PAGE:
• I have never had this experience while in Japan. Now I have had the police called on me, or threatened to, but never had a visit. Actually I have never had an issue with any police here. I have, however, had many many busy bodies and wannabe police harass me, quote the law, disturb my peace and make my life miserable here, and I do know that once the police get called and your brought down to the station, you be in world of stuff. As Debito said in his book, dont get into trouble here. It will eventually find you, even the most Japanophile out there; trouble will find him or her, but you must know what the consequences are for your reaction.

  • I’m sure I read somewhere this has been standard practice for decades in Japan, not necessarily targeting NJ, certainly intrusive by western standards though, but regarded as community outreach by the police I guess. I would certainly find it intrusive, though perhaps it doesn’t hurt for the cops to be clear that some of the local residents they are protecting are NJ. Also worrying in Nagoya (not sure if it’s the same elsewhere) are the widespread crime awareness posters that feature an evil gremlin like character sneaking about, I suppose it’s supposed to be a shadowy thief figure, but it’s unfortunate that the character is a black silhouette as I can`t help feeling it has racial overtones intended or not.

  • Baudrillard says:

    Chris-“certainly intrusive by western standards though”.

    Japan is the same as South Korea and China in this respect (oh, the irony).That is, post fascist police states with recent democracy imposed on them, or in the case of China, the retention of a police state with a market economy.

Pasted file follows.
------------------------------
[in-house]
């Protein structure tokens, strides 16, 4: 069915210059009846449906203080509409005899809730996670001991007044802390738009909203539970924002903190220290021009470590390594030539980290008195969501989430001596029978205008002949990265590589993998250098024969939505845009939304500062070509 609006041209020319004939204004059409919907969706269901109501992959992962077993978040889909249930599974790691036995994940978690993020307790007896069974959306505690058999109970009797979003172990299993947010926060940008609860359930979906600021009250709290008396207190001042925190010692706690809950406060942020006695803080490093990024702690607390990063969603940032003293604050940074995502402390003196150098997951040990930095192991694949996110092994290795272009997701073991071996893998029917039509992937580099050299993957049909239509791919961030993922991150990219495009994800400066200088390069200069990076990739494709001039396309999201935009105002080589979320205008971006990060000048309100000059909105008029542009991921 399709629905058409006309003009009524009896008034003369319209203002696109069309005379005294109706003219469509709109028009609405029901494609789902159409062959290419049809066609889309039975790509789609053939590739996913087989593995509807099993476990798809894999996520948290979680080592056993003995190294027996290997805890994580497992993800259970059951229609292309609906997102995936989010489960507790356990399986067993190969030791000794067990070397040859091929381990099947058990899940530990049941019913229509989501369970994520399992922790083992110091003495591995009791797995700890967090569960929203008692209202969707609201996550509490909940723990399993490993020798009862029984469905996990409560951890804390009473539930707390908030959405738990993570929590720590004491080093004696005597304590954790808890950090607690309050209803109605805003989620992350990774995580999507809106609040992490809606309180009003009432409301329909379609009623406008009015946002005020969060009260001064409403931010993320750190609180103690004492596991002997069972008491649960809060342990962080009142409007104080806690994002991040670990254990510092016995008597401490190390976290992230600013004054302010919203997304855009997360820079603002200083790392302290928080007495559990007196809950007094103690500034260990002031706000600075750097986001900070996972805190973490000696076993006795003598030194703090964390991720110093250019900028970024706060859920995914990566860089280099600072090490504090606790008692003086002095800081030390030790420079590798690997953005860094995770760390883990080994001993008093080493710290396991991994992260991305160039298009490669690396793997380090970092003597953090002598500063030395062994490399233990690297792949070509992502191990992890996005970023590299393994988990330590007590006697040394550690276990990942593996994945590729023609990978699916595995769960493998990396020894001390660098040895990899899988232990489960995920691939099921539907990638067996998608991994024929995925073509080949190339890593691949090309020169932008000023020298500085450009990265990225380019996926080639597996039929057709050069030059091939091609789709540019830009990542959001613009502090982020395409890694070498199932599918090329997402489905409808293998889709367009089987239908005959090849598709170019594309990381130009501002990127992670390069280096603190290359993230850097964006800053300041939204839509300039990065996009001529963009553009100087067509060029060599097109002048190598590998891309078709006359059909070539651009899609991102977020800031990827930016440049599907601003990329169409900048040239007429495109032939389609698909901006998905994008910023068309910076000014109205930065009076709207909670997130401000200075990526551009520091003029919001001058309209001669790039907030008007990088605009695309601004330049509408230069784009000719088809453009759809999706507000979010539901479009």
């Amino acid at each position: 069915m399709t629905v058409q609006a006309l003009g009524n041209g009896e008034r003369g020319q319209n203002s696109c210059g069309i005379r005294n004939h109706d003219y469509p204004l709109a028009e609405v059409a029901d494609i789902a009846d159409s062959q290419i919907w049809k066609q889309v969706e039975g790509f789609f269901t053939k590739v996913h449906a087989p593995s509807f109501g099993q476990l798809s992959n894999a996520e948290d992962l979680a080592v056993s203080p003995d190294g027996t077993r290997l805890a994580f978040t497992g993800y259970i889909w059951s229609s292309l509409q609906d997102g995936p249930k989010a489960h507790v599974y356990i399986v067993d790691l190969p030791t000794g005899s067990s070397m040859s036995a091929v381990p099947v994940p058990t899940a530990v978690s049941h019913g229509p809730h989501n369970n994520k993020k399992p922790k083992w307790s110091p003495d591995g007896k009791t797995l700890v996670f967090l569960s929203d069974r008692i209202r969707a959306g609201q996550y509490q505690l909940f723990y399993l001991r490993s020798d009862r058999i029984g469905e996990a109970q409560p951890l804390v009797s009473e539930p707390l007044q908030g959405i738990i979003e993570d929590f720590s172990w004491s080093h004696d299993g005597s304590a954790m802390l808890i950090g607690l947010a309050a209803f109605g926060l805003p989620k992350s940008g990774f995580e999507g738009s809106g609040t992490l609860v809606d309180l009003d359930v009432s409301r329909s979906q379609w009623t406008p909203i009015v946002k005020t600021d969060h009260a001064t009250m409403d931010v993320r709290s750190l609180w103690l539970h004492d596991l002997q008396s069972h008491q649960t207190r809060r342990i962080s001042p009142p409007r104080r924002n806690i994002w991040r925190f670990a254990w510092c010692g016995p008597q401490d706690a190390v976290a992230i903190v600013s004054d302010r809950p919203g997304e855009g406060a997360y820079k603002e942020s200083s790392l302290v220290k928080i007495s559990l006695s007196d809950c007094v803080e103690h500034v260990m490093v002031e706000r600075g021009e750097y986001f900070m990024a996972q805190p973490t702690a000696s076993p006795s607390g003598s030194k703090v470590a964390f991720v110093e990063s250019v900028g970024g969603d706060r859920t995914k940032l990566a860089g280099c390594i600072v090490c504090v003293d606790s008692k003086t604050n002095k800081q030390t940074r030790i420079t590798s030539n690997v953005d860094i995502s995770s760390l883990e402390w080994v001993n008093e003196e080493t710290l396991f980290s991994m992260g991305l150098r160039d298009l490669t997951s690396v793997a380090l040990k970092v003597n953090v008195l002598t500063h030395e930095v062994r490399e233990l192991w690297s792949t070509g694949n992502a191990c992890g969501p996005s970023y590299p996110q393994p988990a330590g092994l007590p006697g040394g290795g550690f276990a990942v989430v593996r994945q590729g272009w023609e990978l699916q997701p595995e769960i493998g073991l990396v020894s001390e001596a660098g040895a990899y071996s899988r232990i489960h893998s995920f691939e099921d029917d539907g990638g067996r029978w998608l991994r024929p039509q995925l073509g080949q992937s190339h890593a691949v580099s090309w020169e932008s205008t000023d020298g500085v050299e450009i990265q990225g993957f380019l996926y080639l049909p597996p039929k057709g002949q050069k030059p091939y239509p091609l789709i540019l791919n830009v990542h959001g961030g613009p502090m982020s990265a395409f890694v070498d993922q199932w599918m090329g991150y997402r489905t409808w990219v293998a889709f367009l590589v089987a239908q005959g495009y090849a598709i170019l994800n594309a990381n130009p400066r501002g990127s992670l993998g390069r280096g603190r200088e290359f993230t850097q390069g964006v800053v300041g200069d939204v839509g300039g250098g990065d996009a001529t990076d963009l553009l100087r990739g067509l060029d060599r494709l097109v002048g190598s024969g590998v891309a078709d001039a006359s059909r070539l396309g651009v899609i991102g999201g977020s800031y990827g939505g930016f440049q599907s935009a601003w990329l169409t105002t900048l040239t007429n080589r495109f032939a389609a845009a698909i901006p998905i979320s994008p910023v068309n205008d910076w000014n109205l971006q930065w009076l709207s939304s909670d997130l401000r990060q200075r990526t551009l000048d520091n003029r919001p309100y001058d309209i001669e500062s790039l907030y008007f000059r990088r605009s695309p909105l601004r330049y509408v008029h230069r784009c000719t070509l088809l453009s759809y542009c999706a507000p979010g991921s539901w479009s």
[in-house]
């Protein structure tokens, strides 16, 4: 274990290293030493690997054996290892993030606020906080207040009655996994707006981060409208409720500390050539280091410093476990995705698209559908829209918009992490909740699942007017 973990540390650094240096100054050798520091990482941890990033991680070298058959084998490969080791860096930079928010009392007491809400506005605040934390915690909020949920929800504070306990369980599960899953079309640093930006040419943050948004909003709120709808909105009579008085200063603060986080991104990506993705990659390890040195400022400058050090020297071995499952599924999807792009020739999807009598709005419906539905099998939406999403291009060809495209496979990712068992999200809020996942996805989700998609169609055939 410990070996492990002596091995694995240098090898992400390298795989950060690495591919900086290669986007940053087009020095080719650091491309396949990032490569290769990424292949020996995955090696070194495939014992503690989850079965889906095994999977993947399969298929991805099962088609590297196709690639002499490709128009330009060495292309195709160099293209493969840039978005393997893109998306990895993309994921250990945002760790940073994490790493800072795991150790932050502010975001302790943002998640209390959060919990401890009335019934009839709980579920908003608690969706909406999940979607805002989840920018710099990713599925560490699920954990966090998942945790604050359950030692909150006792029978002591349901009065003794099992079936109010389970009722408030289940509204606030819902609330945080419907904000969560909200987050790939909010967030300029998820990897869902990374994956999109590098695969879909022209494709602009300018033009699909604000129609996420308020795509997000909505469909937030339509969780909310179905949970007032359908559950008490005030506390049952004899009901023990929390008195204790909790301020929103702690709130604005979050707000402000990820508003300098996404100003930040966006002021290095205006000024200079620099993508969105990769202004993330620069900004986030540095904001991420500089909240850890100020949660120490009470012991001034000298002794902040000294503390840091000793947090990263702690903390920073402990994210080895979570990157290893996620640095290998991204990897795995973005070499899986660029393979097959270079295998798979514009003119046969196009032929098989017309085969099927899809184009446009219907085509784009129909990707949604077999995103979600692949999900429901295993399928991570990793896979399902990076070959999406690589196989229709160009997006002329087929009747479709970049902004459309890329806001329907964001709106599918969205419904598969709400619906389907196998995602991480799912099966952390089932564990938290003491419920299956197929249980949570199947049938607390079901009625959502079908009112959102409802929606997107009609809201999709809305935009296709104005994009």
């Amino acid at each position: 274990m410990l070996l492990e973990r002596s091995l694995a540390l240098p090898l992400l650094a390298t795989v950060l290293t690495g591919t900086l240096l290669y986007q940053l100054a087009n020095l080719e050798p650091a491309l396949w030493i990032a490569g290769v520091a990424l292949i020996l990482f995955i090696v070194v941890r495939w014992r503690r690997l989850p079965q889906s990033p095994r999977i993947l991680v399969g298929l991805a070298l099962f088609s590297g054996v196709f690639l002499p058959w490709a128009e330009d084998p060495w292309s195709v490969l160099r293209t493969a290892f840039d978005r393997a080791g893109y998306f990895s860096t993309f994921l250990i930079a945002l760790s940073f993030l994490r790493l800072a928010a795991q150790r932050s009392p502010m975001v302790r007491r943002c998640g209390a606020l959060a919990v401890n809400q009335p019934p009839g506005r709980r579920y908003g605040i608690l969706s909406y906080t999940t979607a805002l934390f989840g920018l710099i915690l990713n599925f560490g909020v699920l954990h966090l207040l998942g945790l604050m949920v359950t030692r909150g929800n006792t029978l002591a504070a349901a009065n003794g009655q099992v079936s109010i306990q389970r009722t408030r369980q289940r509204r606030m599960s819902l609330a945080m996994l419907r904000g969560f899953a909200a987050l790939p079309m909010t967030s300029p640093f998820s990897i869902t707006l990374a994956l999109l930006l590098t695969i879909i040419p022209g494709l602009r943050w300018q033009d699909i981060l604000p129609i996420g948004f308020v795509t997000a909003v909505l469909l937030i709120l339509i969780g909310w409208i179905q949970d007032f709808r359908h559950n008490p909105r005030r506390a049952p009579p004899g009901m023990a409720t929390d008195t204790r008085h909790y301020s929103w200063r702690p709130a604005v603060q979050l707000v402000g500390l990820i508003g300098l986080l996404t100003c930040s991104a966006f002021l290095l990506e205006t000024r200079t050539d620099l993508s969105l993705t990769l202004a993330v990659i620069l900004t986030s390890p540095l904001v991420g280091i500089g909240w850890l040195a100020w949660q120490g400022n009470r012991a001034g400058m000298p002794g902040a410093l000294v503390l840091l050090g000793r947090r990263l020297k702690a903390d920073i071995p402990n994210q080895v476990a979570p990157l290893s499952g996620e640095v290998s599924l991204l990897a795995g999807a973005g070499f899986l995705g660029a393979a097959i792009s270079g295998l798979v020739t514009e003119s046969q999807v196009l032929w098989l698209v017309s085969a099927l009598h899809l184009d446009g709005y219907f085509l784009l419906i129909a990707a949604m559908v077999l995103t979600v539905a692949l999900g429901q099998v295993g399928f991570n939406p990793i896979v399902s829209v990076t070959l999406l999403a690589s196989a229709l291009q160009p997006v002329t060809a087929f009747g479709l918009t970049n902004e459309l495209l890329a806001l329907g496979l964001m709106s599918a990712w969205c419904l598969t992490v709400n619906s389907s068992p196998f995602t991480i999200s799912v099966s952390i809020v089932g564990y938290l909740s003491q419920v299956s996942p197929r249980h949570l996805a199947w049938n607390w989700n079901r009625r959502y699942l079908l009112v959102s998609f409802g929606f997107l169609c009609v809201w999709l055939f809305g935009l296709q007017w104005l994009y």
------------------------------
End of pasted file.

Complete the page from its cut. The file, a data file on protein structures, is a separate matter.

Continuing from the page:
Since 1955 the LDP has been trying to reverse the imposed idea of individual liberties in favor of citizens’ civic duties to the state.

    In S. Korea, the police actually ask/deputize station staff and building superintendants to monitor visible foreigners movements into the same building in case they are teaching private English lessons illegally. It sounds petty but that is how it is. There is also of course the infamous “Anti English Spectrum” who follow foreigners around, but I digress.

    In China, the police will routinely come round to your place if you have an unregistered foreign guest staying and, like the gaijin house in Shinagawa case, bang on the door until you answer or it comes off the hinges. They will then politely remind you (echoing a few comments above how the J police are intrusive but polite, i.e. good cop role)that you must register any foreign guest who stays 3 days or more. They can also ask(actually force) all building residents to leave thier premises for a few hours if a major event or street festival/offical visit etc is scheduled to pass by, which is a horrible intrusion by western standards considering you may have bought the apartment.

    In these countries, it seems your home is not your castle at all.

  • Hi Debito,